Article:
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Citywide Wi-Fi spending could hit $3 billion

Market watcher predicts that more than $3 billion will be spent on citywide or regional Wi-Fi networks in the next four years.

More than $3 billion will be spent during the next four years to build and operate public wireless networks for U.S. municipalities, according to a new research report by

Interest among U.S. cities and counties to deploy their own public wireless networks is exceeding earlier expectations, said Esme Vos, founder of, which tracks the muni-wireless market.

Last year, predicted that cities and counties would spend about $177 million in 2006 to build wireless networks. But the actual figure is much higher--about $235 million will be spent in 2006 on these networks, according to the new report.

Citywide Wi-Fi networks, which are built and managed by a city alone or in partnership with a private company, have come into vogue in the past couple of years. Large cities such as Philadelphia, New Orleans and San Francisco have led the charge, despite strong political and industry opposition. With these new networks, they've promised to provide affordable or free broadband access to residents.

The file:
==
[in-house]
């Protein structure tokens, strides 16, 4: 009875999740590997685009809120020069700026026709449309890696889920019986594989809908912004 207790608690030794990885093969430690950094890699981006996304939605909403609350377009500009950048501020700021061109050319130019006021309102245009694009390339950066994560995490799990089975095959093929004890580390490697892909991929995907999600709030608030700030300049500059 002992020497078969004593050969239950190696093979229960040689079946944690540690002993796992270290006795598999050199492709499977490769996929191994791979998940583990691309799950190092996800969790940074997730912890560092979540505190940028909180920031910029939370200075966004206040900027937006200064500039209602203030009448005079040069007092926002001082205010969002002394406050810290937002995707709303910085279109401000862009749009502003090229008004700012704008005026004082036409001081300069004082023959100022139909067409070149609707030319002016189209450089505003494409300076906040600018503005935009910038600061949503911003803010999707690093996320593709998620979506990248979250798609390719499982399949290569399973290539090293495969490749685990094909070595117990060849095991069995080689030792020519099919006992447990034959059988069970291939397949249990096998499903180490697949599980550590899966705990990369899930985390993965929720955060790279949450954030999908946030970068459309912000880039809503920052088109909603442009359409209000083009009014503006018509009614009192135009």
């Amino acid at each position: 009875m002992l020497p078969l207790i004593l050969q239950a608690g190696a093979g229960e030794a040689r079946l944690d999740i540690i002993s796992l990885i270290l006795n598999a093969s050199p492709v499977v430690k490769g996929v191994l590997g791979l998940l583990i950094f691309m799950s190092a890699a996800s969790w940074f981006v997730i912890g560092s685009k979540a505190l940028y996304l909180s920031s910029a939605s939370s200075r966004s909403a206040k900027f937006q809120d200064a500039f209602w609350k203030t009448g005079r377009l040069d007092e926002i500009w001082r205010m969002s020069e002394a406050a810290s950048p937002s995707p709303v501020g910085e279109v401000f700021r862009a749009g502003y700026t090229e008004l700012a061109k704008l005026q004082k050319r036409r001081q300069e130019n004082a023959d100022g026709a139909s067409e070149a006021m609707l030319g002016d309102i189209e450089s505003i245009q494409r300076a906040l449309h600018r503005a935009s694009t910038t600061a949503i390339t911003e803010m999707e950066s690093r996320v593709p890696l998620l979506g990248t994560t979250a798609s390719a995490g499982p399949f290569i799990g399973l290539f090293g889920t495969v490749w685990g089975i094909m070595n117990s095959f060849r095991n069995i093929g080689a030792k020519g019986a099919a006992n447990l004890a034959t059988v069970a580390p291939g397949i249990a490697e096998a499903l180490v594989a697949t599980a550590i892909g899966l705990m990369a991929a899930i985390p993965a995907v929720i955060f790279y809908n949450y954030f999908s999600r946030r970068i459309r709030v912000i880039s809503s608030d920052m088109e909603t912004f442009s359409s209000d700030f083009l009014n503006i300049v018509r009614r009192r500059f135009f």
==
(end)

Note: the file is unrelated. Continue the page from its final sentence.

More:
Large counties and regional municipal coalitions are also looking into building Wi-Fi networks, Vos said. For instance, the three-county, 40-city Smart Valley consortium in California's Silicon Valley last month named a three-company team of vendors to build its network.

"We are now long past the stage where municipal wireless was something primarily for small communities that had been bypassed by incumbent service providers," Vos said in a statement. "Cities and counties throughout the country--and around the world--have begun to get it: Public wireless networks are an essential part of local quality-of-life and public-policy strategies."

It's not surprising that cities and regional governments would consider using Wi-Fi to build their own broadband networks, since the technology doesn't require expensive radio licenses and is readily accessible by just about every laptop in the market today. What's more, putting radios on utility poles and lamp posts is much less expensive than digging up streets to lay fiber-optic cable.

But the technology is not without challenges, as cities such as Tempe, Ariz.,, have discovered. Because Wi-Fi uses unlicensed spectrum, interference from other wireless devices can be a problem. Coverage can also be an issue, since signals often don't reach inside homes without special devices to boost the signal indoors.

While many cities are exploring proposals for building citywide Wi-Fi networks, and several others have already selected vendors to build their networks, only a handful of major deployments are actually up and running today. As a result, the growth of the municipal Wi-Fi market will likely depend on whether the networks currently being built perform as expected and provide the intended benefits that local government officials hope to achieve.